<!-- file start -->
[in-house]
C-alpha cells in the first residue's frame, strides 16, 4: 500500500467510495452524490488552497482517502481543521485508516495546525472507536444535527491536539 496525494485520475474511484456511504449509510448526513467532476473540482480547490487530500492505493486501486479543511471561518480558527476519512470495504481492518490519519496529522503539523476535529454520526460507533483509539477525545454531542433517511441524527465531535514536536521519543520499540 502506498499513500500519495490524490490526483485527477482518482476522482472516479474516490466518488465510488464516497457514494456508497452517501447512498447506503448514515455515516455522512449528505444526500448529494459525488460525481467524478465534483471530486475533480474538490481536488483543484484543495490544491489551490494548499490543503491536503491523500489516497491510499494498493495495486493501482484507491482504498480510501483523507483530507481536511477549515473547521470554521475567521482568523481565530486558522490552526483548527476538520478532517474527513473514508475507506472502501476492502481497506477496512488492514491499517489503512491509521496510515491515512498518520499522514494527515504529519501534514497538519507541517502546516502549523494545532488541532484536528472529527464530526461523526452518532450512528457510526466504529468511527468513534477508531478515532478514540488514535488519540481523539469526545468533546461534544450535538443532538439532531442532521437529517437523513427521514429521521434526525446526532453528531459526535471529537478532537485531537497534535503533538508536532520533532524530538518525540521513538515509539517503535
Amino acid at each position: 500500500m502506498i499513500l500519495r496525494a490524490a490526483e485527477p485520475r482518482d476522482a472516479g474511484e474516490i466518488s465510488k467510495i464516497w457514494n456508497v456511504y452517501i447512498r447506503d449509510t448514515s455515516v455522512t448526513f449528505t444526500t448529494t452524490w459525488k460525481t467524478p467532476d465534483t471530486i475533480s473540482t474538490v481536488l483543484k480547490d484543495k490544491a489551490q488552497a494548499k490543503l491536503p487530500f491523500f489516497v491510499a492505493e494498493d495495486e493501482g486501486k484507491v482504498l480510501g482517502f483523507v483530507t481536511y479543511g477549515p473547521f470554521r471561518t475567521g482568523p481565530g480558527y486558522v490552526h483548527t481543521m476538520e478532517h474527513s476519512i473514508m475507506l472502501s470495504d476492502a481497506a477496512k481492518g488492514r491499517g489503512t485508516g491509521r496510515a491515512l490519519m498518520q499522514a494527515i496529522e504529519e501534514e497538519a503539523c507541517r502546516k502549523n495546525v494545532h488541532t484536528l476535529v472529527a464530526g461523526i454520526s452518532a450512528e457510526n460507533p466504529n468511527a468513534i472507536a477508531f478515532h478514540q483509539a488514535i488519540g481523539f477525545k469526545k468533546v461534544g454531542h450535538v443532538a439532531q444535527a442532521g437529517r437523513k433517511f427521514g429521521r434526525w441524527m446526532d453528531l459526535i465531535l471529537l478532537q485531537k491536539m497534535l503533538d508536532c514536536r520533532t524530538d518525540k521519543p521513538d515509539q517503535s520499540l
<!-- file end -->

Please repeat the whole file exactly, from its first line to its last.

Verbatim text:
[in-house]
C-alpha cells in the first residue's frame, strides 16, 4: 500500500467510495452524490488552497482517502481543521485508516495546525472507536444535527491536539 496525494485520475474511484456511504449509510448526513467532476473540482480547490487530500492505493486501486479543511471561518480558527476519512470495504481492518490519519496529522503539523476535529454520526460507533483509539477525545454531542433517511441524527465531535514536536521519543520499540 502506498499513500500519495490524490490526483485527477482518482476522482472516479474516490466518488465510488464516497457514494456508497452517501447512498447506503448514515455515516455522512449528505444526500448529494459525488460525481467524478465534483471530486475533480474538490481536488483543484484543495490544491489551490494548499490543503491536503491523500489516497491510499494498493495495486493501482484507491482504498480510501483523507483530507481536511477549515473547521470554521475567521482568523481565530486558522490552526483548527476538520478532517474527513473514508475507506472502501476492502481497506477496512488492514491499517489503512491509521496510515491515512498518520499522514494527515504529519501534514497538519507541517502546516502549523494545532488541532484536528472529527464530526461523526452518532450512528457510526466504529468511527468513534477508531478515532478514540488514535488519540481523539469526545468533546461534544450535538443532538439532531442532521437529517437523513427521514429521521434526525446526532453528531459526535471529537478532537485531537497534535503533538508536532520533532524530538518525540521513538515509539517503535
Amino acid at each position: 500500500m502506498i499513500l500519495r496525494a490524490a490526483e485527477p485520475r482518482d476522482a472516479g474511484e474516490i466518488s465510488k467510495i464516497w457514494n456508497v456511504y452517501i447512498r447506503d449509510t448514515s455515516v455522512t448526513f449528505t444526500t448529494t452524490w459525488k460525481t467524478p467532476d465534483t471530486i475533480s473540482t474538490v481536488l483543484k480547490d484543495k490544491a489551490q488552497a494548499k490543503l491536503p487530500f491523500f489516497v491510499a492505493e494498493d495495486e493501482g486501486k484507491v482504498l480510501g482517502f483523507v483530507t481536511y479543511g477549515p473547521f470554521r471561518t475567521g482568523p481565530g480558527y486558522v490552526h483548527t481543521m476538520e478532517h474527513s476519512i473514508m475507506l472502501s470495504d476492502a481497506a477496512k481492518g488492514r491499517g489503512t485508516g491509521r496510515a491515512l490519519m498518520q499522514a494527515i496529522e504529519e501534514e497538519a503539523c507541517r502546516k502549523n495546525v494545532h488541532t484536528l476535529v472529527a464530526g461523526i454520526s452518532a450512528e457510526n460507533p466504529n468511527a468513534i472507536a477508531f478515532h478514540q483509539a488514535i488519540g481523539f477525545k469526545k468533546v461534544g454531542h450535538v443532538a439532531q444535527a442532521g437529517r437523513k433517511f427521514g429521521r434526525w441524527m446526532d453528531l459526535i465531535l471529537l478532537q485531537k491536539m497534535l503533538d508536532c514536536r520533532t524530538d518525540k521519543p521513538d515509539q517503535s520499540l